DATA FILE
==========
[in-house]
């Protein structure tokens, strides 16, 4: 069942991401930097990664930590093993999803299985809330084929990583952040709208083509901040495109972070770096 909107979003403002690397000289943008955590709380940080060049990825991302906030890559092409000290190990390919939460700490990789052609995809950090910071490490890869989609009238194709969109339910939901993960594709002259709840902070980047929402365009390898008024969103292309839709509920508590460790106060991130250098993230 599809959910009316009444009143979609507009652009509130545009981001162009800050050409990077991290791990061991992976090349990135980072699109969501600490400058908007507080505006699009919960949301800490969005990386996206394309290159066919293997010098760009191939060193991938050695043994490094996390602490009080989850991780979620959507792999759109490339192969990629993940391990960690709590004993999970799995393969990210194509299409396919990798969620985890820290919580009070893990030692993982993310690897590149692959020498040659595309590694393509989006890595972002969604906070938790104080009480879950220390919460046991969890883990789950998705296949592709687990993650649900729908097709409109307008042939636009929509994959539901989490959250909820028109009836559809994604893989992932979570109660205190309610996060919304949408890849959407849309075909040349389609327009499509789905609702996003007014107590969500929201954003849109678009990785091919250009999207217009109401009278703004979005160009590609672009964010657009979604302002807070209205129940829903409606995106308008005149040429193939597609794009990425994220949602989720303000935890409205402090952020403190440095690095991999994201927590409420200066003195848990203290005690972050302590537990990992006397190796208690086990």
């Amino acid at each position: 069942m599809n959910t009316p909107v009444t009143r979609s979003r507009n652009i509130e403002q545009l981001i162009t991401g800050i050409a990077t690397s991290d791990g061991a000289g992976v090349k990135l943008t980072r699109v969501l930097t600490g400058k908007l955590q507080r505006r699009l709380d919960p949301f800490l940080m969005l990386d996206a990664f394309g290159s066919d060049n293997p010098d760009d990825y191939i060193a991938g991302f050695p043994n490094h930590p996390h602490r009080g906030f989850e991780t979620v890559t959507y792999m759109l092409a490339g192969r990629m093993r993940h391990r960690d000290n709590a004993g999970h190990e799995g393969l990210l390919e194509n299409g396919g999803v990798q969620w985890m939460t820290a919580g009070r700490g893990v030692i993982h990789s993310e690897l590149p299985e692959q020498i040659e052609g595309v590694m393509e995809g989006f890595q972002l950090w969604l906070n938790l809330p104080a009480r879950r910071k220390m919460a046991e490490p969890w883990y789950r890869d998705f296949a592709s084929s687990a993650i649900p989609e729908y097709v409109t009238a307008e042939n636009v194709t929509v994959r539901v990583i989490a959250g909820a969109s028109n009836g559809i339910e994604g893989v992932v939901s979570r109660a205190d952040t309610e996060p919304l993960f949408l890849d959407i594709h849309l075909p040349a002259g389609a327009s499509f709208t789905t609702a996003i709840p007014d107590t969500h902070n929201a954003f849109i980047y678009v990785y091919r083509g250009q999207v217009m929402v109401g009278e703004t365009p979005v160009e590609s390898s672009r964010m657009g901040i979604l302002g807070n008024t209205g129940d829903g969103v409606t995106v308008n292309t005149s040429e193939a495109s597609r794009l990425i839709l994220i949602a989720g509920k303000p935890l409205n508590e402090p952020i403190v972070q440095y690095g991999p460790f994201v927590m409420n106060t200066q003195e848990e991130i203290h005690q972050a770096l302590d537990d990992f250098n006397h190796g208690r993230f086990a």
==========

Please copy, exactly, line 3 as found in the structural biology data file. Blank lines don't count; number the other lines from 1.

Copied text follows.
């Amino acid at each position: 069942m599809n959910t009316p909107v009444t009143r979609s979003r507009n652009i509130e403002q545009l981001i162009t991401g800050i050409a990077t690397s991290d791990g061991a000289g992976v090349k990135l943008t980072r699109v969501l930097t600490g400058k908007l955590q507080r505006r699009l709380d919960p949301f800490l940080m969005l990386d996206a990664f394309g290159s066919d060049n293997p010098d760009d990825y191939i060193a991938g991302f050695p043994n490094h930590p996390h602490r009080g906030f989850e991780t979620v890559t959507y792999m759109l092409a490339g192969r990629m093993r993940h391990r960690d000290n709590a004993g999970h190990e799995g393969l990210l390919e194509n299409g396919g999803v990798q969620w985890m939460t820290a919580g009070r700490g893990v030692i993982h990789s993310e690897l590149p299985e692959q020498i040659e052609g595309v590694m393509e995809g989006f890595q972002l950090w969604l906070n938790l809330p104080a009480r879950r910071k220390m919460a046991e490490p969890w883990y789950r890869d998705f296949a592709s084929s687990a993650i649900p989609e729908y097709v409109t009238a307008e042939n636009v194709t929509v994959r539901v990583i989490a959250g909820a969109s028109n009836g559809i339910e994604g893989v992932v939901s979570r109660a205190d952040t309610e996060p919304l993960f949408l890849d959407i594709h849309l075909p040349a002259g389609a327009s499509f709208t789905t609702a996003i709840p007014d107590t969500h902070n929201a954003f849109i980047y678009v990785y091919r083509g250009q999207v217009m929402v109401g009278e703004t365009p979005v160009e590609s390898s672009r964010m657009g901040i979604l302002g807070n008024t209205g129940d829903g969103v409606t995106v308008n292309t005149s040429e193939a495109s597609r794009l990425i839709l994220i949602a989720g509920k303000p935890l409205n508590e402090p952020i403190v972070q440095y690095g991999p460790f994201v927590m409420n106060t200066q003195e848990e991130i203290h005690q972050a770096l302590d537990d990992f250098n006397h190796g208690r993230f086990a």